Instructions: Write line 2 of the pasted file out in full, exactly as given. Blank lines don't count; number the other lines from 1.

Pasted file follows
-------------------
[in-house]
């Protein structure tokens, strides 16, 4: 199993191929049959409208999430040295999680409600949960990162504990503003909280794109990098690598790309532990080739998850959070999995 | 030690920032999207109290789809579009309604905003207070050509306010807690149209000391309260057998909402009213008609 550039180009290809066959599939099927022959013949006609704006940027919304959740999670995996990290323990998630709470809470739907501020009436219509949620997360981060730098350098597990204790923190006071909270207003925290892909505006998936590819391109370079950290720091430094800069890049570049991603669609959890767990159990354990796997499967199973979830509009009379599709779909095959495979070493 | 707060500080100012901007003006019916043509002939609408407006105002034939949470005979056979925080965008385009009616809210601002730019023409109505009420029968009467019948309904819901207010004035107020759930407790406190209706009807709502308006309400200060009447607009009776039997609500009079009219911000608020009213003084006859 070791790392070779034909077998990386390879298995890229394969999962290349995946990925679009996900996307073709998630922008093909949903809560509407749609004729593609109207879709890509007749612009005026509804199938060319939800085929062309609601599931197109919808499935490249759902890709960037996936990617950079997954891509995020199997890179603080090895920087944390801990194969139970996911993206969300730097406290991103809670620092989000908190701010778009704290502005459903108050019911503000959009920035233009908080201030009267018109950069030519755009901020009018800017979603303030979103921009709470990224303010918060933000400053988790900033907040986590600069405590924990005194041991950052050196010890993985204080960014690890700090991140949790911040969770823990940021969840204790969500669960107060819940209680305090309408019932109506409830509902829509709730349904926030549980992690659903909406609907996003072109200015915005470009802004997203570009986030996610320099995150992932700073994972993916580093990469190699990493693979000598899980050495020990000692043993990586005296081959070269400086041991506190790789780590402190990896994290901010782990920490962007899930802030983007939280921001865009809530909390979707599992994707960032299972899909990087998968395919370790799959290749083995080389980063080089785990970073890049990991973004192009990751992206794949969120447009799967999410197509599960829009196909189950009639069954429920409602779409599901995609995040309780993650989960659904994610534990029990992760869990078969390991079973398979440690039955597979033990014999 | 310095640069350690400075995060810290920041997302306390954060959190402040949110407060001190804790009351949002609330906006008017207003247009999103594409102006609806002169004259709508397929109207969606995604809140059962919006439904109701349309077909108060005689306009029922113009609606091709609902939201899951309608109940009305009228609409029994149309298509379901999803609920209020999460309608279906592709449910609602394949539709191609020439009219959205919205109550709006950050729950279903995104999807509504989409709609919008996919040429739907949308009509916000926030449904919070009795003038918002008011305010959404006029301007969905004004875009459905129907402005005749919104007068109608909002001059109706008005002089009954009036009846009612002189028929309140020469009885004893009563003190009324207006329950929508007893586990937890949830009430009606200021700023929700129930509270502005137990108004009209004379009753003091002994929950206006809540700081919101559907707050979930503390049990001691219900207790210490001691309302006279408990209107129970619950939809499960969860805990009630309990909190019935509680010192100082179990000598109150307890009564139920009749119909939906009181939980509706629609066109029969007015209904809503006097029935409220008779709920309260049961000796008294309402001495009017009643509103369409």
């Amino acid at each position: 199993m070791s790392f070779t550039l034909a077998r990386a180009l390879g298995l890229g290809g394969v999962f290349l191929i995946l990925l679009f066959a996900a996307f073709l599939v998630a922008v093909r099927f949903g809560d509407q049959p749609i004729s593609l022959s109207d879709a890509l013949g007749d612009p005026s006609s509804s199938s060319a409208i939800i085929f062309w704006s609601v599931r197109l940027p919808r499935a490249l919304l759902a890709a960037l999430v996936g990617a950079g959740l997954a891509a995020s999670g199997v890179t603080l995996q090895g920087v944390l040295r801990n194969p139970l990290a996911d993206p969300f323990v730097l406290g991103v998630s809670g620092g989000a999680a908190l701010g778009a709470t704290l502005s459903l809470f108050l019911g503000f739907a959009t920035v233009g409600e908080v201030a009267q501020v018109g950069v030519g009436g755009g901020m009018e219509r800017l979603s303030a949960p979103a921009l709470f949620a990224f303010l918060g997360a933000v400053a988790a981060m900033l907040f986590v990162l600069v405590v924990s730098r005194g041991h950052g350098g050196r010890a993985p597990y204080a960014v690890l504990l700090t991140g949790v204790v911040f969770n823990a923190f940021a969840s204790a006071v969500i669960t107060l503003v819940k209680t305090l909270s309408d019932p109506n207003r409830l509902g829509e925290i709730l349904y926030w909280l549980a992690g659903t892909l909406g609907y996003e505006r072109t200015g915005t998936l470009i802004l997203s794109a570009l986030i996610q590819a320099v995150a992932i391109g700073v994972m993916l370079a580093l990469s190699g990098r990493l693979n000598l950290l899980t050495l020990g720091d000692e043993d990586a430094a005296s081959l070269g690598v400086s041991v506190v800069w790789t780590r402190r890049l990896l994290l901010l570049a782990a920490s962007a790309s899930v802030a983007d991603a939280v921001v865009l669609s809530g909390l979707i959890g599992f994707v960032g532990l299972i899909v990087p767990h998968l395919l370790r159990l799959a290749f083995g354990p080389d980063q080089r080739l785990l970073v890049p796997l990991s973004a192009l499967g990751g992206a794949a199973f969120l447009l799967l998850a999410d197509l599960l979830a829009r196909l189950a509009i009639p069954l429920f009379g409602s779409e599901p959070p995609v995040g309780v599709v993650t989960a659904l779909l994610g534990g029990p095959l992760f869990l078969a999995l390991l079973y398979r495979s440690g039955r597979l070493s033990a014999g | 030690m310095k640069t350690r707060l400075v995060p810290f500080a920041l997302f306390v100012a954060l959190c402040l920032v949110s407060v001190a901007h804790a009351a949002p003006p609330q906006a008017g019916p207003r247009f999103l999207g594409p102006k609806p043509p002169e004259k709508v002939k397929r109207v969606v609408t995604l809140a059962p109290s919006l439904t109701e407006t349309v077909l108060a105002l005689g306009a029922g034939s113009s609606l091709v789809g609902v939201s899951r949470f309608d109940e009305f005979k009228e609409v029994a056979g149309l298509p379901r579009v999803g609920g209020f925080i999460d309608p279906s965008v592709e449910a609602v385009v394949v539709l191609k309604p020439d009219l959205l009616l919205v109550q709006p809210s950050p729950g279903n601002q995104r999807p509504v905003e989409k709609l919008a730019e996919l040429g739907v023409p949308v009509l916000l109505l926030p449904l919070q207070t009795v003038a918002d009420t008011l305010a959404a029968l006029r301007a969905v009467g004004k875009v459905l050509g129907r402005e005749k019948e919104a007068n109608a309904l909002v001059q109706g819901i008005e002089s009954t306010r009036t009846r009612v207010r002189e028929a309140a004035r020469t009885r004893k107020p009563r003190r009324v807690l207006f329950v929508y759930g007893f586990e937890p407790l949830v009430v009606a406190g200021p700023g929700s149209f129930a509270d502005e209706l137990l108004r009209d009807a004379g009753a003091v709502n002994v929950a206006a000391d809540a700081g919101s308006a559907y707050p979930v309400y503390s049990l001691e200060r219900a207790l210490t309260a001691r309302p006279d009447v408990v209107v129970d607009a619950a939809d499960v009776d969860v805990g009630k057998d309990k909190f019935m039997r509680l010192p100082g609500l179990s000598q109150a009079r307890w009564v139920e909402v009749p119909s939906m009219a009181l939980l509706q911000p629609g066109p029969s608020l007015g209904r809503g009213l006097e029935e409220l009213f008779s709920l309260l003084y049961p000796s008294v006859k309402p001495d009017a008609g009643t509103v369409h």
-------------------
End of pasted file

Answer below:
């Protein structure tokens, strides 16, 4: 199993191929049959409208999430040295999680409600949960990162504990503003909280794109990098690598790309532990080739998850959070999995 | 030690920032999207109290789809579009309604905003207070050509306010807690149209000391309260057998909402009213008609 550039180009290809066959599939099927022959013949006609704006940027919304959740999670995996990290323990998630709470809470739907501020009436219509949620997360981060730098350098597990204790923190006071909270207003925290892909505006998936590819391109370079950290720091430094800069890049570049991603669609959890767990159990354990796997499967199973979830509009009379599709779909095959495979070493 | 707060500080100012901007003006019916043509002939609408407006105002034939949470005979056979925080965008385009009616809210601002730019023409109505009420029968009467019948309904819901207010004035107020759930407790406190209706009807709502308006309400200060009447607009009776039997609500009079009219911000608020009213003084006859 070791790392070779034909077998990386390879298995890229394969999962290349995946990925679009996900996307073709998630922008093909949903809560509407749609004729593609109207879709890509007749612009005026509804199938060319939800085929062309609601599931197109919808499935490249759902890709960037996936990617950079997954891509995020199997890179603080090895920087944390801990194969139970996911993206969300730097406290991103809670620092989000908190701010778009704290502005459903108050019911503000959009920035233009908080201030009267018109950069030519755009901020009018800017979603303030979103921009709470990224303010918060933000400053988790900033907040986590600069405590924990005194041991950052050196010890993985204080960014690890700090991140949790911040969770823990940021969840204790969500669960107060819940209680305090309408019932109506409830509902829509709730349904926030549980992690659903909406609907996003072109200015915005470009802004997203570009986030996610320099995150992932700073994972993916580093990469190699990493693979000598899980050495020990000692043993990586005296081959070269400086041991506190790789780590402190990896994290901010782990920490962007899930802030983007939280921001865009809530909390979707599992994707960032299972899909990087998968395919370790799959290749083995080389980063080089785990970073890049990991973004192009990751992206794949969120447009799967999410197509599960829009196909189950009639069954429920409602779409599901995609995040309780993650989960659904994610534990029990992760869990078969390991079973398979440690039955597979033990014999 | 310095640069350690400075995060810290920041997302306390954060959190402040949110407060001190804790009351949002609330906006008017207003247009999103594409102006609806002169004259709508397929109207969606995604809140059962919006439904109701349309077909108060005689306009029922113009609606091709609902939201899951309608109940009305009228609409029994149309298509379901999803609920209020999460309608279906592709449910609602394949539709191609020439009219959205919205109550709006950050729950279903995104999807509504989409709609919008996919040429739907949308009509916000926030449904919070009795003038918002008011305010959404006029301007969905004004875009459905129907402005005749919104007068109608909002001059109706008005002089009954009036009846009612002189028929309140020469009885004893009563003190009324207006329950929508007893586990937890949830009430009606200021700023929700129930509270502005137990108004009209004379009753003091002994929950206006809540700081919101559907707050979930503390049990001691219900207790210490001691309302006279408990209107129970619950939809499960969860805990009630309990909190019935509680010192100082179990000598109150307890009564139920009749119909939906009181939980509706629609066109029969007015209904809503006097029935409220008779709920309260049961000796008294309402001495009017009643509103369409």